Anatomy of a Hot Streak

rogers headshot copyThe Blue Jays just defeated the Colorado Rockies for the second night in a row. This victory is the seventh in a row for Canada’s Team. They did so behind the emergency starter who was subbing for the backup starter, Esmil Rogers.

The fact that Rogers, who began the season in the bullpen (where he had an ERA of 4.23, a WHIP of 1.41, and only 4.6 K/9), has made the transition to a starter wonderful. It is kind of a representation of just how inexplicably well things have gone since June 5th. As a starter the same Esmil Rogers has and ERA of 1.71, a WHIP of .95 and 6.85 K/9. Yes, when asked to do more, and face a lineup 2 or 3 times, Esmil has had better results by any measure you would like to use.

On June 5th, the Blue Jays got 8 1/3 innings out of R.A. Dickey in San Fransisco. It was the first time all season that a Jays starter had recorded an out in the 9th inning. The win brought the team up to a 25 and 34 record. Since that day, the Blue Jays have been rolling. They are, in many ways, a very different team than they were in April and May.

They took 2 out of 3 from Texas. The first game was an easy victory, 6-1, in which the Rangers only scored in the first. The second game was an 18 inning affair, but they prevailed 4-3. The third game was one in which they frittered away an early four run lead, and lost 6-4. They went to Chicago, and after an off day, they played in the fog, and lost 10-6 behind a lackluster R.A. Dickey start. That’s 5 games, and the Jays were 3-2 after those 5, so, why did I start the ‘hot streak’ there?

Well, the 6-1 game was started by Esmil Rogers on a limited pitch count, only his second start, and the bullpen held the Rangers scoreless for 5 innings, which is part of what has been so great about the Jays in this stretch. The 18 inning game was a nail biter, and you could make a good argument that they got lucky by the 18th inning, but also that the bullpen continued to dominate. So, two of the wins are about luck and the bullpen, and one of the losses can be blamed on the ‘pen.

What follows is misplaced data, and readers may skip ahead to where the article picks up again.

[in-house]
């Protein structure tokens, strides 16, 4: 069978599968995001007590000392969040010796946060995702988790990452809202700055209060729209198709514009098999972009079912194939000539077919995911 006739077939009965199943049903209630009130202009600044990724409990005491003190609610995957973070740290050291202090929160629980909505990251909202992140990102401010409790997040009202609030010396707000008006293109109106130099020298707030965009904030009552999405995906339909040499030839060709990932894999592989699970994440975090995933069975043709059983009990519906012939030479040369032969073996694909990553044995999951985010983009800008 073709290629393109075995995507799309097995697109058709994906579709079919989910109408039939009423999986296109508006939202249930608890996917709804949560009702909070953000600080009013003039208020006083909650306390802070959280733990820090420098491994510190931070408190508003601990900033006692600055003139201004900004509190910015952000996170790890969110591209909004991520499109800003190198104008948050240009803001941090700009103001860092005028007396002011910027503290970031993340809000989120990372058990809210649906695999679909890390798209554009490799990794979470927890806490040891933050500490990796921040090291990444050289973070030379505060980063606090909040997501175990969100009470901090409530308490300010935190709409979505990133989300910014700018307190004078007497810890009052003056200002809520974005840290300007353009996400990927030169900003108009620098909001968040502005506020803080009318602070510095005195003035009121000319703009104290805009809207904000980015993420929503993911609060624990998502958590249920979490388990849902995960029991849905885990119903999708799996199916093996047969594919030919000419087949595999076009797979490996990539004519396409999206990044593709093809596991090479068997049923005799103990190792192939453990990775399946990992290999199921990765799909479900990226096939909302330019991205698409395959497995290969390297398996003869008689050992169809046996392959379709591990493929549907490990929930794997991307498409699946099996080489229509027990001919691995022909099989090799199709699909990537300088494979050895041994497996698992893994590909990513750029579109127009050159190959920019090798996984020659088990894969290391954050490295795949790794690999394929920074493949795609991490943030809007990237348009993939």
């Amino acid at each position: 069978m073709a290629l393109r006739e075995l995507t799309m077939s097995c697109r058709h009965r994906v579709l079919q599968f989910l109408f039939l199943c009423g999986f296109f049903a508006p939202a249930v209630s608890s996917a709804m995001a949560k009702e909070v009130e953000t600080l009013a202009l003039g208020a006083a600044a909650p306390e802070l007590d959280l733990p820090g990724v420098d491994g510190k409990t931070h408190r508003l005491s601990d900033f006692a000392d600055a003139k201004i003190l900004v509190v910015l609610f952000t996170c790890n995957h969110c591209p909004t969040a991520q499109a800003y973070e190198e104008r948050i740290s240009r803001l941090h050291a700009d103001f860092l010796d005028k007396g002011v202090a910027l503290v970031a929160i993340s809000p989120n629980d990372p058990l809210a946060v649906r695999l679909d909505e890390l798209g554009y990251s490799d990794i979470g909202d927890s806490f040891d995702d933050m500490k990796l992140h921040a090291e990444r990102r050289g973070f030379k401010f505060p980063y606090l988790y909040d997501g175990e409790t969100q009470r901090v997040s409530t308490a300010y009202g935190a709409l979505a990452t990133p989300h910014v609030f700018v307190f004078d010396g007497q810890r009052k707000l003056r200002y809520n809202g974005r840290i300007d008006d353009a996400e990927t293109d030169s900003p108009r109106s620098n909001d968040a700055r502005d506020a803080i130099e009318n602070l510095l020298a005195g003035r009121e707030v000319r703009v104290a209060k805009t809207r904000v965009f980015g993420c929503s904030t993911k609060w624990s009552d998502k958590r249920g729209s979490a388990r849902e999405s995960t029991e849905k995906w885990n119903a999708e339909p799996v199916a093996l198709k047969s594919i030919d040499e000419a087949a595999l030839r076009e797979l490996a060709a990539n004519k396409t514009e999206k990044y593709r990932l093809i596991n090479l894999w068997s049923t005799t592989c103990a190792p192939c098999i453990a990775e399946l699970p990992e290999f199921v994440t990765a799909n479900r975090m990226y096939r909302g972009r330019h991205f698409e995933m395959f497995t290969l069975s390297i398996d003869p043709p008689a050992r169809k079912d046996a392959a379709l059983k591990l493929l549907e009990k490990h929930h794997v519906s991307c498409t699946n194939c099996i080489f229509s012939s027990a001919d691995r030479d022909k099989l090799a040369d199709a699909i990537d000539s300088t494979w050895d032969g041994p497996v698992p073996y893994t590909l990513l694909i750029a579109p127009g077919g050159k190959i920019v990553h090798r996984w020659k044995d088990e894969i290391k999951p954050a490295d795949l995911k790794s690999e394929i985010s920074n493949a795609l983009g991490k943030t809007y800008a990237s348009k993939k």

The next game in Chicago was a 10 inning affair, highlighted by a last-strike game-tying home run by Jose Bautista. One swing saved the day, and the bullpen held the Sox for the bottom of the 10th.

Then the Jays beat the Rangers, in a game untied from 1-1 with 2 outs in the 8th on and Encarnacion double. Another ‘clutch’, or lucky, depending on your viewpoint, hit, and it saves the day. That’s four games that hinge on one hit and a shutdown bullpen.

Then 8-0, 6-1, and 7-2 victories. Not real nail biters.

Colorado comes to the Rogers Centre, and the Jays are no-hit for 6 innings. Maicer Izturis saves a run with a diving stop. A line drive rocket is hit at Adam Lind. Encarnacion takes a double away by making a leaping catch at third. The Jays score on two singles and a walk in the bottom of the 8th. Another 2 out rally saves the day, and another shutout inning by Casey Janssen ends the game.

Tonight, it was Colorado’s turn to get no hit for 6 innings. By the time they plated a run, the Jays had scored 8, for an 8-3 final.

In a 10-2 run, the Jays have had 5 games that hinged on a single hit, and depended on a nearly flawless bullpen to complete. I understand that’s how the game goes sometimes, and I can’t get enough of those kinds of breaks going in the Jays favour. I love it. But remember, every game is important, and lots of them could swing any which way.

Just another way to look at the swing in fortunes around this team: The Blue Jays starters In April, had the 27th best ERA in baseball and the 24th best FIP (a measure of pitching with fielding removed). In May, they were 27th and 28th. In June they are 6th and 17th. The April starters have not been replaced with better players. Three of them are the same guys exactly. I’d be willing to bet that none of those three months represents a true talent level for any of those pitchers.

So the Jays are on a hot streak. Everything keeps breaking right, and at the right time. It turns out better than expected. It isn’t some great epiphany on the part of the players or the coaches. It’s just the best part of a 162 game ride. Hang on, nobody knows what happens next.


3 thoughts on “Anatomy of a Hot Streak

  1. Steve March 3, 2010 10:38I don’t see any way this guy’s stint in a Yankee uniform doesn’t end in disaster. He’s going to give up some real moonshots at the new stadium. I hope it pans out, but I am 99% sure it’s going to be a terrible signing.So, what you are saying is that a guy who has thrown almost 2000 innings to an ERA of about 4.35 is completely incapable of putting up an ERA around 4 out of the bullpen? That it’s impossible? And while I acknowledge that an ERA around 4 is nothing to write home about, it’s a far, far cry from a “disaster”.Also, the amount of money at stake makes it almost impossible to be a “terrible signing”. If he doesn’t work out, you dump him and eat a few hundred grand. It’s not like someone else isn’t going to pick him up and let you off the hook for the pro-rated minimum. There is almost no risk here. 0  0

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